Finally, I will deal with the remaining Motions Nos. 20, 23, 26, 27 and 47 which deal with transgenics and the mixing of human and non-human DNA to create hybrids.
Motion No. 20 is another reasoned amendment to this bill as it deals with the almost science fiction premise of mixing humans and non-humans, something I would have hoped the minister would have considered before rushing this bill out. Unfortunately, as is usually the case with the government, she did not. Motion No. 20 prevents the transplantation of sperm, ovum, embryo or fetus of a human being into a non-human life form.
Motion No. 23 is another motion that seeks to prevent the mixing of human and non-human DNA by adding a new prohibited activity, transgenics, combining any portion of the human genome with any part of the genome and non-human species. This motion is in conjunction with Motion No. 47 which I also hope is passed.
Motion No. 47 deletes clause 11 on transgenics, corresponding to Motion No. 23, moving transgenics to prohibited activities. As the two motions come hand in hand, we will support them as a group.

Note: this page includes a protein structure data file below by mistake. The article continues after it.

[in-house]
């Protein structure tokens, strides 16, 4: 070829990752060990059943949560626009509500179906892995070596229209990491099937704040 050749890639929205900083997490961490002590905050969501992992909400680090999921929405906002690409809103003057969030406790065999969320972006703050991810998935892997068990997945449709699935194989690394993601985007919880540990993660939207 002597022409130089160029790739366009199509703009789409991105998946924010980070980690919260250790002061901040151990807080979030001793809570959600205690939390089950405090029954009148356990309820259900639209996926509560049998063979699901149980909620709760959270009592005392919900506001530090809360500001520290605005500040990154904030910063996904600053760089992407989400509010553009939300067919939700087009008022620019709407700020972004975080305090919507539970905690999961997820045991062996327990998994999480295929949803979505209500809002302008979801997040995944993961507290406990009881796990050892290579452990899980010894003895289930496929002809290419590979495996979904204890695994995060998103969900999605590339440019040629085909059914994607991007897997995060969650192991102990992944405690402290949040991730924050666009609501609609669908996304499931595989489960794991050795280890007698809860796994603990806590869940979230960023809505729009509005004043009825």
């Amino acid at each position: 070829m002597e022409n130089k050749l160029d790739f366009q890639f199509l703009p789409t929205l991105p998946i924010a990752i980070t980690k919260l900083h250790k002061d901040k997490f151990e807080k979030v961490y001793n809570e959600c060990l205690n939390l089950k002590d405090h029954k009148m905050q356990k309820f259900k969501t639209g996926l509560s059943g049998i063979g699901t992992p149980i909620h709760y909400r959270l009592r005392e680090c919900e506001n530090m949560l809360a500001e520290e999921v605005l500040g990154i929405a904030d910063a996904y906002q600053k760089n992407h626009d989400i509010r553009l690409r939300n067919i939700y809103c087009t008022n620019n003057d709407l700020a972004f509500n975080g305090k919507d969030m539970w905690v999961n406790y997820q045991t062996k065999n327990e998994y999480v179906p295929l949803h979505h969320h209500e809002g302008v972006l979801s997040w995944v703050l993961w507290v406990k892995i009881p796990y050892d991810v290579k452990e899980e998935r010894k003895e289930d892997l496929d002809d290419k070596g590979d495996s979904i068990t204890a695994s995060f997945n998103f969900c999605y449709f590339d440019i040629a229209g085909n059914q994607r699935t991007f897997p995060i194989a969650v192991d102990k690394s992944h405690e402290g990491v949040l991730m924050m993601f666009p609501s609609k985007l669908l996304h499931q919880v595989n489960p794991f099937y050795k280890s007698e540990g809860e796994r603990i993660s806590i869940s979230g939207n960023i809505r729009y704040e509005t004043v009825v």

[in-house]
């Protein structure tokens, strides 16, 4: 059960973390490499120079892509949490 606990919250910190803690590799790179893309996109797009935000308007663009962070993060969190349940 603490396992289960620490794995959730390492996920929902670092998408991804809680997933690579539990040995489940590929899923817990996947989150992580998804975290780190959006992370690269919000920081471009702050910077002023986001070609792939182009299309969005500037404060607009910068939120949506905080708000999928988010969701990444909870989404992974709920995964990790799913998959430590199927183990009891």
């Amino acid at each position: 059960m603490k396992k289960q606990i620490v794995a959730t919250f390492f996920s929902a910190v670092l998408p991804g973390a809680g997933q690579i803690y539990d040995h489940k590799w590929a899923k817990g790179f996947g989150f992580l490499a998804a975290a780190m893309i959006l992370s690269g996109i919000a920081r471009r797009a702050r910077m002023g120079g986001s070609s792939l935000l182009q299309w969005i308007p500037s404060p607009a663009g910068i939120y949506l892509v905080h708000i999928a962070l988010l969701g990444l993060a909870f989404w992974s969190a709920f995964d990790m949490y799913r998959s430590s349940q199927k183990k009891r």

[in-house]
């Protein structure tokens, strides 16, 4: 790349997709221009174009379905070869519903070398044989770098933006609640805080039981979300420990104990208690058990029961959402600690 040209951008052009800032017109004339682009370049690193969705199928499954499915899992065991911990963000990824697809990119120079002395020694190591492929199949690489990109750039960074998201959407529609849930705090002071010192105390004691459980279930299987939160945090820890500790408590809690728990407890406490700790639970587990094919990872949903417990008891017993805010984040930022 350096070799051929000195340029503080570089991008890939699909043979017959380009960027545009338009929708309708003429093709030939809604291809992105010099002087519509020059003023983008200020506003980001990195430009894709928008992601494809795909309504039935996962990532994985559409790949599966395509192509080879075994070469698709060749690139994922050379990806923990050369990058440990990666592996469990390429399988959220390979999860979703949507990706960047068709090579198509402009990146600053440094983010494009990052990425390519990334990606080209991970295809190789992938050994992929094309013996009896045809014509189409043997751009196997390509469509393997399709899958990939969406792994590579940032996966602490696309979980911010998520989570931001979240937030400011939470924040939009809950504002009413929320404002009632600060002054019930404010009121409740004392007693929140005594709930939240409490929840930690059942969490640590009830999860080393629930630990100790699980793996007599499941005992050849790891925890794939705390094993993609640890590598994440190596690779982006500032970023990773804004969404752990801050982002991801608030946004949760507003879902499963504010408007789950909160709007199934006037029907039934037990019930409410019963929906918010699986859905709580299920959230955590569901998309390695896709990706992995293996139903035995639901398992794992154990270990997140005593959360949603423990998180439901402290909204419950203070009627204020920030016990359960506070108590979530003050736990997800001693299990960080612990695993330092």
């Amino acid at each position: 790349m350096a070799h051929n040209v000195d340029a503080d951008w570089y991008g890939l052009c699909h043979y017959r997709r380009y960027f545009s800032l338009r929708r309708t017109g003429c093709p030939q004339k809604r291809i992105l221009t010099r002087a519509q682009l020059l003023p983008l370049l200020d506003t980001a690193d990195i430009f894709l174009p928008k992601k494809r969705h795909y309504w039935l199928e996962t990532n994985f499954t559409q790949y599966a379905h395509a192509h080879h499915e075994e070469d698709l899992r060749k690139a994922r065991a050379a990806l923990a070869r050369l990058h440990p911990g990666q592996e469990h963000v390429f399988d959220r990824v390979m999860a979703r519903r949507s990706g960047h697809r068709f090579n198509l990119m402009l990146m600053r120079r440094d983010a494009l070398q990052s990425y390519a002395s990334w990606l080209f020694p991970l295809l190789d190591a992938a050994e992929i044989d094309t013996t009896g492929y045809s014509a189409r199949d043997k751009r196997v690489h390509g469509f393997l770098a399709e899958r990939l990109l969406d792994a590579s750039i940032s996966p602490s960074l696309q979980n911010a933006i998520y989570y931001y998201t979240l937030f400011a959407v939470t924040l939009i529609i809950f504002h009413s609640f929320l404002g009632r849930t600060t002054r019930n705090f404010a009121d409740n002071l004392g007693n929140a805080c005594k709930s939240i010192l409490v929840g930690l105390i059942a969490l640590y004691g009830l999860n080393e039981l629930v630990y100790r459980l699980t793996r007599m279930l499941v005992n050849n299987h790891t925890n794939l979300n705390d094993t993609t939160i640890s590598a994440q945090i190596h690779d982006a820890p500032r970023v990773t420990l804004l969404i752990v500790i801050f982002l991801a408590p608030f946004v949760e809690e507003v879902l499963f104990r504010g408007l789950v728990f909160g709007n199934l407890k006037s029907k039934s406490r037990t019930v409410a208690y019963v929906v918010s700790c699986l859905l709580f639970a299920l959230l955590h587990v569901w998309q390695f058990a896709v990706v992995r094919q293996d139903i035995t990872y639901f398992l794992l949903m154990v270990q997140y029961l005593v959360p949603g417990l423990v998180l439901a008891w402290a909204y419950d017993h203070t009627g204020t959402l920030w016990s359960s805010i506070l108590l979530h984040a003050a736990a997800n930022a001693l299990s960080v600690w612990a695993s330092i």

Yet another motion dealing with the combining of animal-human hybrids is Motion No. 26 and I have dealt with that.
Motion No. 27 is very important. It adds a prohibition on reproduction and links as well with Motion No. 26.
Once again as I wrap up, I would just like to emphasize that the government needs to allow MPs to vote freely on this bill. This is a very important moral decision for all MPs and they must be allowed to vote their conscience and their constituents' wishes.
As an example, even in my own office I have had many people write to me with their concerns on this issue. They believe that science should have a role in trying to make life better for people with debilitating diseases. However they are concerned as well for the protection of the sanctity of life and what sort of measures this place can put in place to move forward with science but with the respect for life. That is something about which all MPs should have a say.
We should have that vote and we should be able to vote freely. I think most Canadians would only expect that from Parliament, so I hope that will be considered as we continue to deliberate on this bill.